For photos from the Meadowlands contact

Saturday, April 24, 2010

The Eight Hundred Pound Gorilla

One of the problems the recent Zielinski Report mentioned was the use of whips in standardbred racing. According to Dr. Zielinski, the whipping issue could be an issue used not only by animal rights groups, but casino interests who wish to block VLTs at racetracks. From her interview of some heavy hitters, apparently the use of whips didn’t matter to them.

While it is admirable that Dr. Zielinski tackled the whipping issue in her report, she omitted from the report the proverbial eight hundred pound gorilla in the room; the issue of horse slaughter. Why it was omitted from the report is unknown, perhaps it was not in the scope of her assignment; maybe it was felt to be an issue without a solution. Wishing it away will not eliminate the problem. The problem is here and must be dealt with.

Recently, a group of standardbreds which came from a breeding farm went through an auction which resulted in them ending up in a kill lot to be sent to slaughter. Three of the horses were registered to a prominent owner/breeder with the fourth broodmare being owned by a different person. Fortunately, rescuers were given access to this auction so several rescue groups and individual buyers were able to step in and rescue all the horses (not only the standardbreds) in the kill lot from an unfortunate fate. There are conflicting stories as to how they ended up at the auction in the first place, but for the purpose of this discussion it doesn’t matter; the fact is they ended up there.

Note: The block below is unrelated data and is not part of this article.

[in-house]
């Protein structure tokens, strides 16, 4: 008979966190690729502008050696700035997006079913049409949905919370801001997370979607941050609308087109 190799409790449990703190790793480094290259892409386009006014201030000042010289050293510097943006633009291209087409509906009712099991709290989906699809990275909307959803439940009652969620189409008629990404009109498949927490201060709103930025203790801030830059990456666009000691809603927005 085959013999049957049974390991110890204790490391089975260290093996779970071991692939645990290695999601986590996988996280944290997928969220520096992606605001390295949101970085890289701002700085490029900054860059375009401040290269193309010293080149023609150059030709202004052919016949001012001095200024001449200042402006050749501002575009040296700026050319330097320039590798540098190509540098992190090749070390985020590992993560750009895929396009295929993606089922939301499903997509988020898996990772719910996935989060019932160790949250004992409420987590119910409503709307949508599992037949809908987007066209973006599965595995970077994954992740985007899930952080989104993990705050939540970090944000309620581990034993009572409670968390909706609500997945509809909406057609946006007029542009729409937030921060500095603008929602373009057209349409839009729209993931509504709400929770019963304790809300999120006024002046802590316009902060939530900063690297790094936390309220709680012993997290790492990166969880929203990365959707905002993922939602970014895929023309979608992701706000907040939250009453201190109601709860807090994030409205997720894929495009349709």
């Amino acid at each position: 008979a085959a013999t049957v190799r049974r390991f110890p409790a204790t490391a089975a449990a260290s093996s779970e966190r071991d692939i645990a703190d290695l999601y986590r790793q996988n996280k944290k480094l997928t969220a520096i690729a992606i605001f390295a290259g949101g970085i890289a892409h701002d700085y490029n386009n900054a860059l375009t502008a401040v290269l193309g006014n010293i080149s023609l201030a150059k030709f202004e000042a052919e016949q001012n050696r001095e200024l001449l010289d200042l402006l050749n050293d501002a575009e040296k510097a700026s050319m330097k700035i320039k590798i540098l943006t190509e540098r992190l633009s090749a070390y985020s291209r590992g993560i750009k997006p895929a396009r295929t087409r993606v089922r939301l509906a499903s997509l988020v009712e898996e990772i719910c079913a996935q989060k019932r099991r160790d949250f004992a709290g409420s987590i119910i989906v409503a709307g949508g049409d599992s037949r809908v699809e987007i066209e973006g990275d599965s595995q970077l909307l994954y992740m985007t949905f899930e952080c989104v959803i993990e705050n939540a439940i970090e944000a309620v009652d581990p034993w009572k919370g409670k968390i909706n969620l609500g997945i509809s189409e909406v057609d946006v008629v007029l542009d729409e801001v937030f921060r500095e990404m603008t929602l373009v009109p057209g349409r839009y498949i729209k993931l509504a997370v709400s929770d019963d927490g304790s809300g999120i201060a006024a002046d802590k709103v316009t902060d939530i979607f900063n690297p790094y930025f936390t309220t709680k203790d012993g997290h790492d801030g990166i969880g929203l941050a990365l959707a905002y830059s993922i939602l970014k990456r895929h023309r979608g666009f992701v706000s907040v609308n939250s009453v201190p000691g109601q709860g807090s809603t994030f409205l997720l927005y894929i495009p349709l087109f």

When word got out who was the previous registered owner, there was outrage in certain online communities, most notably sites people in the standardbred industry visit. People who visit these racing boards were so outraged that fans and people within the industry were threatening to write letters and call editors of newspapers to protest what happened. If this is the response from people within the racing industry, can you imagine what the outrage would be from people outside of the industry or non-race fans?

We can correctly argue this is not a problem restricted to racing breeds, any type of horse can and do end up at slaughterhouses. But racing depends on the government to exist. Do you race in a state where the horsemen are trying to get slot machines? The gaming industry and anti-racing groups may argue with legislators and the electorate that voting for VLTs promotes an industry which sends its horses to a horrible death. One day they may event attempt to do what anti-greyhound groups did in Massachusetts; get the state to outlaw racing. Want to try to arguing that slaughterhouses are humane ways to solve the unwanted horse problem? There is plenty of video available on the internet which will quickly disprove that fallacy.

Now to the USTA’s credit, they have instituted voluntary programs to reduce the likelihood of standardbreds meeting an unfortunate end, but this is not enough. The long term survival of this sport depends on more aggressive steps to be taken to show racing tries to protect its athletes.